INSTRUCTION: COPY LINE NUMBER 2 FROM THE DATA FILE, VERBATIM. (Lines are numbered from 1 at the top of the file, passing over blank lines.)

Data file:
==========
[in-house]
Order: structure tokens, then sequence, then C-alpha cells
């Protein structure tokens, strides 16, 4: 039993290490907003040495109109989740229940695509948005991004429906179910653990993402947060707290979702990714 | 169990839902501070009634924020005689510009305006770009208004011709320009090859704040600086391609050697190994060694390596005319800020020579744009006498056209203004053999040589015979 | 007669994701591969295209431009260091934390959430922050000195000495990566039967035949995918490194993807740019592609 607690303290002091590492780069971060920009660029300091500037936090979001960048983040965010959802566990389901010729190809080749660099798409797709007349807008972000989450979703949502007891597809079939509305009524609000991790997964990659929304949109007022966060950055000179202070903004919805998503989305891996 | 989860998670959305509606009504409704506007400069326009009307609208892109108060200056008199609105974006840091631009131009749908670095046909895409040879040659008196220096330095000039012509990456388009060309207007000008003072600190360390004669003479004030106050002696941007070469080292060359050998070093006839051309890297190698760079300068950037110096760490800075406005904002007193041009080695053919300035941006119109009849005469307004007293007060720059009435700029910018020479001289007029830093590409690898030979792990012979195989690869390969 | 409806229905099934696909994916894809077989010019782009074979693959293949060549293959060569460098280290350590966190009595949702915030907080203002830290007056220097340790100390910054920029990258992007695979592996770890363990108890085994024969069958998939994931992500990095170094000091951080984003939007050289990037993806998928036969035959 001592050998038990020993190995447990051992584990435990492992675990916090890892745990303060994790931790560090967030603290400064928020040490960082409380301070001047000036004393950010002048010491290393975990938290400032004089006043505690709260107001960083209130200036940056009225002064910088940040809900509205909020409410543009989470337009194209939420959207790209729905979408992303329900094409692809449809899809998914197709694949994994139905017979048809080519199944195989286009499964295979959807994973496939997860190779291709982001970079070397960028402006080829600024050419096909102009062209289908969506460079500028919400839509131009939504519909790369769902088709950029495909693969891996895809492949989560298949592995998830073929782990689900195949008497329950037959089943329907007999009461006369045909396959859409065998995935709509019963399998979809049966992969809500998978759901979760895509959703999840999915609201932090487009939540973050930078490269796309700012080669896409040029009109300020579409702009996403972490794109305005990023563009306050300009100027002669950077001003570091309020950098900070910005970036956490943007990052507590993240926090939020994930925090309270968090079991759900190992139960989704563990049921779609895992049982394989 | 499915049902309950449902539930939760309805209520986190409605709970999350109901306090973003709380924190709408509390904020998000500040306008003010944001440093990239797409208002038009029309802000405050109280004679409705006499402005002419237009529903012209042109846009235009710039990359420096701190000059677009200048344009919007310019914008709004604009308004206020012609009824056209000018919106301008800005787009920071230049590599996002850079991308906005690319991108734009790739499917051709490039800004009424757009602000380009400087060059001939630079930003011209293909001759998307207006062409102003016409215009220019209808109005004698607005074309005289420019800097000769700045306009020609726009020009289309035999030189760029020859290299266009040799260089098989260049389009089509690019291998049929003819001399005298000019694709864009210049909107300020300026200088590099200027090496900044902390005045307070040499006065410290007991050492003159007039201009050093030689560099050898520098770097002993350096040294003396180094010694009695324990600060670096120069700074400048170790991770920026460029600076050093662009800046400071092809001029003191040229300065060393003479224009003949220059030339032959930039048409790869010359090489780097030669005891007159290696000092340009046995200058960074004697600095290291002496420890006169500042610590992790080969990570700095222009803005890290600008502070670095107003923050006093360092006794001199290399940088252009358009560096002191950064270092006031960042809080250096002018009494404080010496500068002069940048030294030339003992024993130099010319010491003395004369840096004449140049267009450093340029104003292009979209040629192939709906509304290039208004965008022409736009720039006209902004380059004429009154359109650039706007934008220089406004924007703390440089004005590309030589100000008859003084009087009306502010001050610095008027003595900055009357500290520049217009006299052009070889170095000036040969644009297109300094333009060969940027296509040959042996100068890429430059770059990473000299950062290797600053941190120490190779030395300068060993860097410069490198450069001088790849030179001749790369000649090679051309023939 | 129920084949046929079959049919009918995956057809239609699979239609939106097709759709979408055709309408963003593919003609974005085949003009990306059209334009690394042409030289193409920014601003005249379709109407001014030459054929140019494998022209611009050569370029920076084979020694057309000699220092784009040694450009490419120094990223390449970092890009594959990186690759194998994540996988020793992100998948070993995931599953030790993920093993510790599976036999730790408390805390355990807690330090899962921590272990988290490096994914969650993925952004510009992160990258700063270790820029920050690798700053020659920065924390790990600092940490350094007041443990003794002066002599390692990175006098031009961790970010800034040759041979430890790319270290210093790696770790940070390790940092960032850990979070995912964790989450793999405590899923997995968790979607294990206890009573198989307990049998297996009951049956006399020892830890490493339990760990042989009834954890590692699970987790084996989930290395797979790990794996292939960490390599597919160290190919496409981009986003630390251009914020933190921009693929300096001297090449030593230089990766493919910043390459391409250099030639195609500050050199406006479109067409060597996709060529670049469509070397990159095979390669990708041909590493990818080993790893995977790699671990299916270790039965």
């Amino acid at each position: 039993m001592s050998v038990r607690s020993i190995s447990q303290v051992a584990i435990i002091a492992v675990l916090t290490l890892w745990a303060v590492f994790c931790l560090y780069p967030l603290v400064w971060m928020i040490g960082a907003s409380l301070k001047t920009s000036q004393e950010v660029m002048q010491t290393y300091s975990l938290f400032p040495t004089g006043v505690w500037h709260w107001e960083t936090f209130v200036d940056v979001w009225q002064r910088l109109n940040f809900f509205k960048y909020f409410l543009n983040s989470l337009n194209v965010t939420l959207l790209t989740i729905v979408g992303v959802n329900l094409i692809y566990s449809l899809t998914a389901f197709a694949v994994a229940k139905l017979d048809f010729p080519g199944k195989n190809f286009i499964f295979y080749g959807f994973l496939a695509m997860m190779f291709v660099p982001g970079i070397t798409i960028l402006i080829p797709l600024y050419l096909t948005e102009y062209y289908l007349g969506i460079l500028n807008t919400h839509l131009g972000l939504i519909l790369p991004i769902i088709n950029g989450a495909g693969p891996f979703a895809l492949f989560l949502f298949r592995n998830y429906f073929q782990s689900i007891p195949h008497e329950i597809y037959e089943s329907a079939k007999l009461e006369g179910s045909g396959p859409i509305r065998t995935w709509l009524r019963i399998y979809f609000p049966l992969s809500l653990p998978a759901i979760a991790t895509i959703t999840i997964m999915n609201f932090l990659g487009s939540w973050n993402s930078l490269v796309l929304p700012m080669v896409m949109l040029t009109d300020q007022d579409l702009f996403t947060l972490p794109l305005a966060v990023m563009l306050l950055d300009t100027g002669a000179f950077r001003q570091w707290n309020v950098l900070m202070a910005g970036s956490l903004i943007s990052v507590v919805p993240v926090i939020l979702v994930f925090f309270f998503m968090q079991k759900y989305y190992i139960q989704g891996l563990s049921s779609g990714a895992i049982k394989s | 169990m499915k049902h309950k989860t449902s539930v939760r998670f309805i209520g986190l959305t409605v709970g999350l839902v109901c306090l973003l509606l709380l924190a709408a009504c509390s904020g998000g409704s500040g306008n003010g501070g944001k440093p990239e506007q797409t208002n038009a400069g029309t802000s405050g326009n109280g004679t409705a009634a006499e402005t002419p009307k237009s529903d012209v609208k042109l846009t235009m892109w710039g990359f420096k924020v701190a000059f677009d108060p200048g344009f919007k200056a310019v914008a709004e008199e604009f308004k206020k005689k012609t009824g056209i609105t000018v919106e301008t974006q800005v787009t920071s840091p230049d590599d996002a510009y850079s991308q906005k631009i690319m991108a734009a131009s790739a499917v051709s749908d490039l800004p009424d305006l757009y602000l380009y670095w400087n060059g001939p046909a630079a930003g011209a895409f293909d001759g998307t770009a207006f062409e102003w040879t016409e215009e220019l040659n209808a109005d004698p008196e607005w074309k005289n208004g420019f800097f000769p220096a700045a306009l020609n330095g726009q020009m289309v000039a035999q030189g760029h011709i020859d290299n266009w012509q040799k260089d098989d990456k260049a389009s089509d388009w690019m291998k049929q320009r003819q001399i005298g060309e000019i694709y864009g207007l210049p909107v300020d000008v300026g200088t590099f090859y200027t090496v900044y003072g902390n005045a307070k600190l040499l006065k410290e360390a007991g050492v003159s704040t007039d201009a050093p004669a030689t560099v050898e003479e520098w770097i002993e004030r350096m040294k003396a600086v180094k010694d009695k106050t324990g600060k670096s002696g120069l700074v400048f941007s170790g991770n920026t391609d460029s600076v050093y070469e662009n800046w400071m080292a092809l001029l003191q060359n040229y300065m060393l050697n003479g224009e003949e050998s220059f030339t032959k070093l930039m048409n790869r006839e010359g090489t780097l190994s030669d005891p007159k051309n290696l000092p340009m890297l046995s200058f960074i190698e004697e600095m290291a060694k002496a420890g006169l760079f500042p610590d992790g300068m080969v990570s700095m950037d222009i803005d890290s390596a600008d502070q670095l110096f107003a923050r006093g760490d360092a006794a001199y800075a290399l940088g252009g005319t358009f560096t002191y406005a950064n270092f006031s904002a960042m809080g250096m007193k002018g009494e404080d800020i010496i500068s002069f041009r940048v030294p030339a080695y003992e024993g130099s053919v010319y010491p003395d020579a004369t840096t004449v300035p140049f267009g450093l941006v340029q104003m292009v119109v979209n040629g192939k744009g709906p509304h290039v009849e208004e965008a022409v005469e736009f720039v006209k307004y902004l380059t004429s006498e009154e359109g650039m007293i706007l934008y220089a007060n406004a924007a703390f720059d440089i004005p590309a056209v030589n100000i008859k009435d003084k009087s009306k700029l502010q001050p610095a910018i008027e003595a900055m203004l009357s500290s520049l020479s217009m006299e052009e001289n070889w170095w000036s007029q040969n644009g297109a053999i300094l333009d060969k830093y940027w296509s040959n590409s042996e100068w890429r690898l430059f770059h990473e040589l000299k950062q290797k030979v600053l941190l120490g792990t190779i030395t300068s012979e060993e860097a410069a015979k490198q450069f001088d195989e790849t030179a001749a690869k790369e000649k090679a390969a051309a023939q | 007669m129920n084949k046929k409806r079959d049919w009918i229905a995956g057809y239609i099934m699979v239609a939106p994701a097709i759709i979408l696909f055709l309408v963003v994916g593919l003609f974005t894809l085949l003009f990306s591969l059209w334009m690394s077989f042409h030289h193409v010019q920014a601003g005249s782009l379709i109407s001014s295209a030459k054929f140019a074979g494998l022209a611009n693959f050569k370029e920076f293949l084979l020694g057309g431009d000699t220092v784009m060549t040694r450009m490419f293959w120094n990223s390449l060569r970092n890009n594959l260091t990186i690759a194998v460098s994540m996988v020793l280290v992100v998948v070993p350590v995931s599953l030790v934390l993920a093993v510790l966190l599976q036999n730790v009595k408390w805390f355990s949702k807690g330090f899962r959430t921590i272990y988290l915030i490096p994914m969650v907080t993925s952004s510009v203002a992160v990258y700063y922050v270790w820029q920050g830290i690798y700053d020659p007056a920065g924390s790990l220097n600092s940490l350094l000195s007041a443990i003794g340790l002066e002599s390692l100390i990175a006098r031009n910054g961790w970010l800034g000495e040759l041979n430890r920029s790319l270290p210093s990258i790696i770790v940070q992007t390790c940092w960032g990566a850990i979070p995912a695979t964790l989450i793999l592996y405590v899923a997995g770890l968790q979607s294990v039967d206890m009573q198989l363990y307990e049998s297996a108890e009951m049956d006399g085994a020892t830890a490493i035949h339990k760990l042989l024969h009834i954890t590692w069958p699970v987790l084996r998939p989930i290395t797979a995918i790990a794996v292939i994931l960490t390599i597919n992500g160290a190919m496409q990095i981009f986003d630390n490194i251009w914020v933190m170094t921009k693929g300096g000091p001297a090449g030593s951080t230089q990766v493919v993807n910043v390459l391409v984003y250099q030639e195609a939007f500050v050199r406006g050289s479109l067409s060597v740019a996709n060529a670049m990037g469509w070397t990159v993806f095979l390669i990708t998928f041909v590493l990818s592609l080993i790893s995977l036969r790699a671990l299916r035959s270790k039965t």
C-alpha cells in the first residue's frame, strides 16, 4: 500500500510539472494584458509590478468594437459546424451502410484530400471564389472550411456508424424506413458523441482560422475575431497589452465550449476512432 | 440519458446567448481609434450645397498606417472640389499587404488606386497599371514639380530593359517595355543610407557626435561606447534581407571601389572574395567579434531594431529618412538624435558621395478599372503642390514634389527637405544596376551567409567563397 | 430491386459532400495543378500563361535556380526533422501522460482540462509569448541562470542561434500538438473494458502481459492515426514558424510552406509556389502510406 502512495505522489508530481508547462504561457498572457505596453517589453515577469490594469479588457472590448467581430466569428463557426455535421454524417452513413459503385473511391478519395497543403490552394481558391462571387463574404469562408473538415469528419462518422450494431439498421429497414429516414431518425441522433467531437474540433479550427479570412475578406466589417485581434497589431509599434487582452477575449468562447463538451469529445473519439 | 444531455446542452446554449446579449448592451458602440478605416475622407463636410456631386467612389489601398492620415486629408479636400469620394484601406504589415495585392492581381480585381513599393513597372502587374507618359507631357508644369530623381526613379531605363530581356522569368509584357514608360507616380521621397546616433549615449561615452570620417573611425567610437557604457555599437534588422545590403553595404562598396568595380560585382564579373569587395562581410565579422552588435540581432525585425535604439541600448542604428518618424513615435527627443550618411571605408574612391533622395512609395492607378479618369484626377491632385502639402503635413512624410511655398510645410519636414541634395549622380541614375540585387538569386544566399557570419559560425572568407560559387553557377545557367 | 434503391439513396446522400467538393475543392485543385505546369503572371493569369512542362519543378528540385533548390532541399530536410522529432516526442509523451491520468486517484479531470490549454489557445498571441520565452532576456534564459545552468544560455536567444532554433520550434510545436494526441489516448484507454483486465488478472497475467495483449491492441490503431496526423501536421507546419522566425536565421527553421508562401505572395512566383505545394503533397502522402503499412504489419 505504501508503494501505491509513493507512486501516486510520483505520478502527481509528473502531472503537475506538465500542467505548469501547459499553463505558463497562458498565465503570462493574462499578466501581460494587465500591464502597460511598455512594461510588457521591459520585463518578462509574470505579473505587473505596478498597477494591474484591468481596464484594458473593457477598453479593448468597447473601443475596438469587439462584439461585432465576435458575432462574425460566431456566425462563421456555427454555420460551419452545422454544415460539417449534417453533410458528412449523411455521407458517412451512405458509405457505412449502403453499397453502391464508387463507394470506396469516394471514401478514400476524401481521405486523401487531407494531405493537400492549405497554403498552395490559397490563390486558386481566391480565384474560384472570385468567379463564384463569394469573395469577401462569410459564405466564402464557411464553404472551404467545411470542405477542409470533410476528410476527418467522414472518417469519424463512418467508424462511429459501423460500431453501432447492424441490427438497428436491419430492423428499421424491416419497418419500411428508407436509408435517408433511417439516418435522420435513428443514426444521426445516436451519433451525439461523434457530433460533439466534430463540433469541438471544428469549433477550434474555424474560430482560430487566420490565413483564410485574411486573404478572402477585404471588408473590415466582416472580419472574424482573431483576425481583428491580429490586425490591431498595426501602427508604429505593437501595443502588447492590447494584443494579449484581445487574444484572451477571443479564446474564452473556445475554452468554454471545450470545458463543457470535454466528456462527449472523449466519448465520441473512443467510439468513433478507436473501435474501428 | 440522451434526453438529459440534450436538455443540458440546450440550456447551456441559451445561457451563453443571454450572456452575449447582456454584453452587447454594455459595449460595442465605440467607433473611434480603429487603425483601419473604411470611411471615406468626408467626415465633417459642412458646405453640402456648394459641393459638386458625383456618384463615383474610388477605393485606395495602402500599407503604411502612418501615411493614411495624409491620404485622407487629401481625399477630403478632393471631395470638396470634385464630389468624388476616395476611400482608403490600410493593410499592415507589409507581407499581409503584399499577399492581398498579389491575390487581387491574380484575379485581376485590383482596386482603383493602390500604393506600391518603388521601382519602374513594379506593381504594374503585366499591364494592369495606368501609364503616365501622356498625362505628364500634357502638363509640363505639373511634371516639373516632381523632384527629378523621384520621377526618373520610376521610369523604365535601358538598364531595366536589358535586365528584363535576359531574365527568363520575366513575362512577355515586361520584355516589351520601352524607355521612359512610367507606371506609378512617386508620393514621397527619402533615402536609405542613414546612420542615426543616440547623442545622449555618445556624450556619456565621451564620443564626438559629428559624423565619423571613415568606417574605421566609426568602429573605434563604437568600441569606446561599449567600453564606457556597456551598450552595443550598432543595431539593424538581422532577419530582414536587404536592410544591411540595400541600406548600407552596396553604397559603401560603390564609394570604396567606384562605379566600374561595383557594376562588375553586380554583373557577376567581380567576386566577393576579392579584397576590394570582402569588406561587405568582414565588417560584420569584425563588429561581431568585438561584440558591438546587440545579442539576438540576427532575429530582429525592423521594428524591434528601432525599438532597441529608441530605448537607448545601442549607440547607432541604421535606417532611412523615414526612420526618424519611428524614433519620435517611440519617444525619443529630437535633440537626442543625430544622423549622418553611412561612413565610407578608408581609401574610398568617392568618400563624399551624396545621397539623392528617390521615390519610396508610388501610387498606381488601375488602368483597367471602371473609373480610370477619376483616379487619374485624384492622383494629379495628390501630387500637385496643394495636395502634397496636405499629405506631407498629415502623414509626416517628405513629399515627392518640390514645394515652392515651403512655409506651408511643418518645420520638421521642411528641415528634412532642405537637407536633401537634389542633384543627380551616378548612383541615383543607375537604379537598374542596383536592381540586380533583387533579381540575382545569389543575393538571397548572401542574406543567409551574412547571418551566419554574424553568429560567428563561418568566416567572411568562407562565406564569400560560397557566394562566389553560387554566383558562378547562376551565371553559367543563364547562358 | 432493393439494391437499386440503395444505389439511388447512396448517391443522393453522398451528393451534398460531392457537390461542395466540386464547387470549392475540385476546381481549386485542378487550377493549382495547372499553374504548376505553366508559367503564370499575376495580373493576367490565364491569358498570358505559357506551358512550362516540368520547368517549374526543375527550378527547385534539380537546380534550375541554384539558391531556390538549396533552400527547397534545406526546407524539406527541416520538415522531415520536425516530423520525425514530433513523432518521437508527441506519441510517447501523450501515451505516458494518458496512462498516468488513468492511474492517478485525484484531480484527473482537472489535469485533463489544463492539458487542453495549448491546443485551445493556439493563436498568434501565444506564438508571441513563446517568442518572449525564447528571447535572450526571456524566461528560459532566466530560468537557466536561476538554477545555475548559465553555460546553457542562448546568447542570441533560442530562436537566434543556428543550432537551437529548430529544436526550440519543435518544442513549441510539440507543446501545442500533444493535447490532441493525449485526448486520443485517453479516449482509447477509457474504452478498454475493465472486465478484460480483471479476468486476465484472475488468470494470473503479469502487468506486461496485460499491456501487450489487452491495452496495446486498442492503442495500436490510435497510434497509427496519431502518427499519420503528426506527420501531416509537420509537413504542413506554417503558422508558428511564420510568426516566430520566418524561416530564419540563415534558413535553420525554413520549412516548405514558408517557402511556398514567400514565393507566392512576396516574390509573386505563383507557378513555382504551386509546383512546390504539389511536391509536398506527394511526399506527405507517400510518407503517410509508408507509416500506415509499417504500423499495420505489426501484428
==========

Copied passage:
Order: structure tokens, then sequence, then C-alpha cells